Project Ramon

A learning journey from a Ruby noob perspective

Asset Pipeline Overview (part 2)

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Today we will cover the rest of Rails’ asset pipeline, check out yesterday’s part 1 post if you missed it.

We covered how Sprockets were integrated into Rails 3.1 through Action Pack, and how the asset pipeline enables developers to benefit greatly from having their assets pre-processed, compressed and minified.

Sprockets use index.css and index.js as the manifest for all files in their respective directories. This means that if you have multiple .css and .js files in your assets/stylesheets and/or assets/javascripts, it is the index.css and index.js files where you can require these different files. Here’s a quick illustration to see how to do this in action:

You can see in both the .css and .js manifests that there is a *= require_tree . for the CSS manifest and a //= require_tree . for the javascript manifest. The require_tree directive will load all of the files within the current directory. The guides also point out that we can have multiple manifest files as we need.

Development vs. Production Environments

Our assets in development mode are served in the order they were specified in our manifest file separately. Heres an example to illustrate this further:

So while we’re in our development environment, Rails will first serve transaction.css and transaction.js then holiday.css & holiday.js, continuing to serve these files in order down the list, and generating HTML that will load our associated files.

Since assets are compiled and cached on the first request after the server has started we can either go to config/environments/development.rb and add config.assets.debug = false or we can enable debug mode right inside a Rails helper methods like so:

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With either config.assets.debug or <%= stylesheet_link_tag 'application', debug: true, if any of the files in our manifests have changed between requests, the server responds with a new compiled file instead of using the cache. It should be noted (as seen at the end of our illustration before this paragraph) that using debug: true is redundant if we have already assigned it a true value in our development.rb file.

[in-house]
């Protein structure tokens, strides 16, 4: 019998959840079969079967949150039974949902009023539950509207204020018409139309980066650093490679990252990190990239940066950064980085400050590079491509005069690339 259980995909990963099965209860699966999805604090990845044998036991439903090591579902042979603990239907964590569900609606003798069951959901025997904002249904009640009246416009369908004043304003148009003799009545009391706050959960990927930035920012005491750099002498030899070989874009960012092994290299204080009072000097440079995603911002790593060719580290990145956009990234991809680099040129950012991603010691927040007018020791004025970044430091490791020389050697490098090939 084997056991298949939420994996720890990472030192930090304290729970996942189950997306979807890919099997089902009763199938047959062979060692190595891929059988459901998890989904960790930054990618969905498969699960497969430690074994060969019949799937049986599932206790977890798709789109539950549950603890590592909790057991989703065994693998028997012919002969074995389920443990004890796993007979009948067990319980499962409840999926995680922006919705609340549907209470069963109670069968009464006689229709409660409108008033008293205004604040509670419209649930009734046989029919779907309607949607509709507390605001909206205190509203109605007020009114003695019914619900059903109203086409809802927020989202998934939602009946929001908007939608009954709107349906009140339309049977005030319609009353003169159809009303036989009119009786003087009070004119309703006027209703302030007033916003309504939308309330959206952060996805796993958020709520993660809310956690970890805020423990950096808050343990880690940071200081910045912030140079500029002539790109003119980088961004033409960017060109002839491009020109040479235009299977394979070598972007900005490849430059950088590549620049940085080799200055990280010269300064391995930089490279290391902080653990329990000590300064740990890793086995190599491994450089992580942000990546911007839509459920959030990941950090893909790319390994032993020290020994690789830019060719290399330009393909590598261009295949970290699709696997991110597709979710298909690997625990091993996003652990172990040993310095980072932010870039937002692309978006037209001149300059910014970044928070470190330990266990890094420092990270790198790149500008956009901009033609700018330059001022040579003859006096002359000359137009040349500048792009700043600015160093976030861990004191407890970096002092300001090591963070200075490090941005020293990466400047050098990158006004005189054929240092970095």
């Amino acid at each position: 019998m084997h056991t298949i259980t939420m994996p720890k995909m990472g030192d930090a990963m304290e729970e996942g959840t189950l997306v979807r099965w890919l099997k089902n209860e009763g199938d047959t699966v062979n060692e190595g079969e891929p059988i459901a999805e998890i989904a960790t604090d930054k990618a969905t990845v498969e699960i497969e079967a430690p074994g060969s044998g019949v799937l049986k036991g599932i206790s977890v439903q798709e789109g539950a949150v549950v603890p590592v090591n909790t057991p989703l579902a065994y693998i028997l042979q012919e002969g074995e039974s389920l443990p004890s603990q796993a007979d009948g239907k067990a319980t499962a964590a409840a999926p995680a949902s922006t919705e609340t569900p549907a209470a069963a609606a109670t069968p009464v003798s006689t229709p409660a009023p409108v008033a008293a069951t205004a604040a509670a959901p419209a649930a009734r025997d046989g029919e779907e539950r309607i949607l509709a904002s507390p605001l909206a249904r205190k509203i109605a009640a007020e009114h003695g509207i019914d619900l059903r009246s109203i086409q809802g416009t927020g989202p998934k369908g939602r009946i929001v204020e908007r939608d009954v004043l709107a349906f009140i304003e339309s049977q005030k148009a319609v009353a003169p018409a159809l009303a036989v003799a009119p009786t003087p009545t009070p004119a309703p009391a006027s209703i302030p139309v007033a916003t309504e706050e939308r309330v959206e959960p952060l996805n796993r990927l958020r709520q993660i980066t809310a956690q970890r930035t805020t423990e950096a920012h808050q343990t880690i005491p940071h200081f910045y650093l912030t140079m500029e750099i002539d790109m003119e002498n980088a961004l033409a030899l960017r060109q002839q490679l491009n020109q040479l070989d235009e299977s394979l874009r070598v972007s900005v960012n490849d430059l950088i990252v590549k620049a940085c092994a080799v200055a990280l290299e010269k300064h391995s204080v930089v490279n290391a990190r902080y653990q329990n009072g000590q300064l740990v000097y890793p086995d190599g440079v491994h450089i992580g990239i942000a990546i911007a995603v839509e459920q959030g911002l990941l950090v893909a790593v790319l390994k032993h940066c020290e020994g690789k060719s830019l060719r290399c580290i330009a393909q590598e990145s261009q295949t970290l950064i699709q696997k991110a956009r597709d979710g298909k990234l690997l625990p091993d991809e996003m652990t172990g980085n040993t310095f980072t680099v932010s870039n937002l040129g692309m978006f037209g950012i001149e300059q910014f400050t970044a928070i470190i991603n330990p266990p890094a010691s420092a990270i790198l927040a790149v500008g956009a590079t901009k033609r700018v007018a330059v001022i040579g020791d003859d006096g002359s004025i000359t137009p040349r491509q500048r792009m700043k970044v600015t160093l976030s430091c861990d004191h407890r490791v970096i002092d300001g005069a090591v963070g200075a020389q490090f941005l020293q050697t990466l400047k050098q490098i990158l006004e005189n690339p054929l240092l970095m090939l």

In production Rails assumes that our assets have already been precompiled and will be served as static assets by our web server. There is a rake task bundled with Rails that will compile our files in the asset pipeline. Our compiled assets will be written to the location specified in config.assets.prefix which is located at public/assets. The rake command to type in our terminals to precompile our assets is: bundle exec rake assets:precompile. We also should remember to look at config/application.rb and ensure that config.assets.initialize_on_precompile = false if we plan on deploying our application to Heroku successfully.

There is a precompile array located at config/environments/production.rb. If we have additional manifests or even individual .css and .js files to include, we could just add them to this array. Here is a quick illustration of this in action:

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Troubleshooting

The Rails Guides mention a helpful hint to get us back on the right track:

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I hope that these past couple of posts have added to your understanding and appreciate of Rails, they have done so in my case.

Stay tuned…

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Categories: Ruby on rails

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2 replies

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  1. AirPair.com – What I’ve Learned So Far | Project Ramon
  2. AirPair.com – What I’ve Learned pt. 2 | Project Ramon

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